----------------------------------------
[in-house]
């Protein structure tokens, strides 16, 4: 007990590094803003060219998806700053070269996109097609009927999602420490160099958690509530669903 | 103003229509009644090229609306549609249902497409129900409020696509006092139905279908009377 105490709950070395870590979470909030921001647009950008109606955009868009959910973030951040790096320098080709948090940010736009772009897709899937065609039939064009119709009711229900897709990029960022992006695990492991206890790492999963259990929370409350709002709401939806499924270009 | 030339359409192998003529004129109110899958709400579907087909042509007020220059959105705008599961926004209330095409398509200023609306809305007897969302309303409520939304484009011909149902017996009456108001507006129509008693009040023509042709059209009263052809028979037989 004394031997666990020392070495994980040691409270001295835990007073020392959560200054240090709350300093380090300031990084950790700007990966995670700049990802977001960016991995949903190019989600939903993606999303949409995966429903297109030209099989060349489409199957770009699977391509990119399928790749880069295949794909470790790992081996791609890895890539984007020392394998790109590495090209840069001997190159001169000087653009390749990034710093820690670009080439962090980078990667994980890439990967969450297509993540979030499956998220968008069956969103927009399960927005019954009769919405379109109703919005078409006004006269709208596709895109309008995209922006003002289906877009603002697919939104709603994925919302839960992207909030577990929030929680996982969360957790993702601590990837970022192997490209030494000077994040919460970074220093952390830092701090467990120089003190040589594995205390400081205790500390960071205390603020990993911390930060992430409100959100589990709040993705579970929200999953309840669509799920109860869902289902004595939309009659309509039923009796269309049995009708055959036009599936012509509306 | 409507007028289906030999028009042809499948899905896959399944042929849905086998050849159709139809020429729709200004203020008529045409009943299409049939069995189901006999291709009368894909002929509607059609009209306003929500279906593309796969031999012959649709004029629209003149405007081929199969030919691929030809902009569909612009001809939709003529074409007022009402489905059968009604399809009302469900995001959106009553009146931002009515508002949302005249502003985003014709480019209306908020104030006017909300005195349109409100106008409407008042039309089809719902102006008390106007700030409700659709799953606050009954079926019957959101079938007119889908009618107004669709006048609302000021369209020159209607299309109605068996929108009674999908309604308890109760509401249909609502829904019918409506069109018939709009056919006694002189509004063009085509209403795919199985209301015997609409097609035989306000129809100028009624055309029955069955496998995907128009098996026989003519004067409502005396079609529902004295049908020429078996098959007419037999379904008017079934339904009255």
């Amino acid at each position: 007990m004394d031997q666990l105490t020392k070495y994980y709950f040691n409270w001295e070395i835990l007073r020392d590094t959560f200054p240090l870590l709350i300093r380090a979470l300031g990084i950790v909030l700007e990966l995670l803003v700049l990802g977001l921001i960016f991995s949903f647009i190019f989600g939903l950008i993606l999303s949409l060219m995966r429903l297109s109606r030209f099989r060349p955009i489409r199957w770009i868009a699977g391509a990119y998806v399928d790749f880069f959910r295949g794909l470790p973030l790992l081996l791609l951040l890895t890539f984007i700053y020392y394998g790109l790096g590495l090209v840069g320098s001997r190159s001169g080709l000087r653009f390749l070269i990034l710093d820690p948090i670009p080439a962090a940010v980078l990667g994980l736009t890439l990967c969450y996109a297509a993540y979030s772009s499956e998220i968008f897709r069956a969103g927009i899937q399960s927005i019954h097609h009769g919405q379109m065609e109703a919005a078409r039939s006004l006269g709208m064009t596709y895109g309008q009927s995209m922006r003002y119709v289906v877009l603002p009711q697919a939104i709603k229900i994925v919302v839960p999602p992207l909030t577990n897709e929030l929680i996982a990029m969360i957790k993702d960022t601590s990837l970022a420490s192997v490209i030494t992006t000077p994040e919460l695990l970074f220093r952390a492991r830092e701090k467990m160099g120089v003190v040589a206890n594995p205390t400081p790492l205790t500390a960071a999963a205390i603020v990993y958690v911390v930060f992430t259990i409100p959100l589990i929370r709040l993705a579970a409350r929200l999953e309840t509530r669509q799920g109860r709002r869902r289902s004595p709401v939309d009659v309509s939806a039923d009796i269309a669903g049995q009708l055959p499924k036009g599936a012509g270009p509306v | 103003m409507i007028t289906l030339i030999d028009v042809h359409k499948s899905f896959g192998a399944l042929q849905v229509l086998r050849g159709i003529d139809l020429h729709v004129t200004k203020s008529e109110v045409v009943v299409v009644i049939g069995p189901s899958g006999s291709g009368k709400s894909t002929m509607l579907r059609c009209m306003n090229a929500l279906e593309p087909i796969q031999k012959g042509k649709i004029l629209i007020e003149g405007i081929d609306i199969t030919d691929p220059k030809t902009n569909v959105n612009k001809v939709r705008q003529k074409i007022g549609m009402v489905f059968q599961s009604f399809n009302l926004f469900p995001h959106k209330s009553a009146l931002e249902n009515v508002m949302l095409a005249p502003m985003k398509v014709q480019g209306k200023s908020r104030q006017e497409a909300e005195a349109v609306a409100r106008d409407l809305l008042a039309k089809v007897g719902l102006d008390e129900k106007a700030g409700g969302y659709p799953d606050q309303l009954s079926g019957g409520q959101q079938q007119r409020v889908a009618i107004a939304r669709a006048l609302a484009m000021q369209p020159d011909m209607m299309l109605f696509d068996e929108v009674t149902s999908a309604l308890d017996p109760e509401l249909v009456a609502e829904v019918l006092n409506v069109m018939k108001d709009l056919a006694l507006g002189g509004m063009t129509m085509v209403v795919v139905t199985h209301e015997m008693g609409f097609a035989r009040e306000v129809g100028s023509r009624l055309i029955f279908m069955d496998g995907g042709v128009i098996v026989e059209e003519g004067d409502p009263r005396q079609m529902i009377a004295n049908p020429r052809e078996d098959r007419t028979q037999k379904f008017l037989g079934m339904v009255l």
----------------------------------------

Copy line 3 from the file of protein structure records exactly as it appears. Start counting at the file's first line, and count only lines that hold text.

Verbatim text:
């Amino acid at each position: 007990m004394d031997q666990l105490t020392k070495y994980y709950f040691n409270w001295e070395i835990l007073r020392d590094t959560f200054p240090l870590l709350i300093r380090a979470l300031g990084i950790v909030l700007e990966l995670l803003v700049l990802g977001l921001i960016f991995s949903f647009i190019f989600g939903l950008i993606l999303s949409l060219m995966r429903l297109s109606r030209f099989r060349p955009i489409r199957w770009i868009a699977g391509a990119y998806v399928d790749f880069f959910r295949g794909l470790p973030l790992l081996l791609l951040l890895t890539f984007i700053y020392y394998g790109l790096g590495l090209v840069g320098s001997r190159s001169g080709l000087r653009f390749l070269i990034l710093d820690p948090i670009p080439a962090a940010v980078l990667g994980l736009t890439l990967c969450y996109a297509a993540y979030s772009s499956e998220i968008f897709r069956a969103g927009i899937q399960s927005i019954h097609h009769g919405q379109m065609e109703a919005a078409r039939s006004l006269g709208m064009t596709y895109g309008q009927s995209m922006r003002y119709v289906v877009l603002p009711q697919a939104i709603k229900i994925v919302v839960p999602p992207l909030t577990n897709e929030l929680i996982a990029m969360i957790k993702d960022t601590s990837l970022a420490s192997v490209i030494t992006t000077p994040e919460l695990l970074f220093r952390a492991r830092e701090k467990m160099g120089v003190v040589a206890n594995p205390t400081p790492l205790t500390a960071a999963a205390i603020v990993y958690v911390v930060f992430t259990i409100p959100l589990i929370r709040l993705a579970a409350r929200l999953e309840t509530r669509q799920g109860r709002r869902r289902s004595p709401v939309d009659v309509s939806a039923d009796i269309a669903g049995q009708l055959p499924k036009g599936a012509g270009p509306v | 103003m409507i007028t289906l030339i030999d028009v042809h359409k499948s899905f896959g192998a399944l042929q849905v229509l086998r050849g159709i003529d139809l020429h729709v004129t200004k203020s008529e109110v045409v009943v299409v009644i049939g069995p189901s899958g006999s291709g009368k709400s894909t002929m509607l579907r059609c009209m306003n090229a929500l279906e593309p087909i796969q031999k012959g042509k649709i004029l629209i007020e003149g405007i081929d609306i199969t030919d691929p220059k030809t902009n569909v959105n612009k001809v939709r705008q003529k074409i007022g549609m009402v489905f059968q599961s009604f399809n009302l926004f469900p995001h959106k209330s009553a009146l931002e249902n009515v508002m949302l095409a005249p502003m985003k398509v014709q480019g209306k200023s908020r104030q006017e497409a909300e005195a349109v609306a409100r106008d409407l809305l008042a039309k089809v007897g719902l102006d008390e129900k106007a700030g409700g969302y659709p799953d606050q309303l009954s079926g019957g409520q959101q079938q007119r409020v889908a009618i107004a939304r669709a006048l609302a484009m000021q369209p020159d011909m209607m299309l109605f696509d068996e929108v009674t149902s999908a309604l308890d017996p109760e509401l249909v009456a609502e829904v019918l006092n409506v069109m018939k108001d709009l056919a006694l507006g002189g509004m063009t129509m085509v209403v795919v139905t199985h209301e015997m008693g609409f097609a035989r009040e306000v129809g100028s023509r009624l055309i029955f279908m069955d496998g995907g042709v128009i098996v026989e059209e003519g004067d409502p009263r005396q079609m529902i009377a004295n049908p020429r052809e078996d098959r007419t028979q037999k379904f008017l037989g079934m339904v009255l």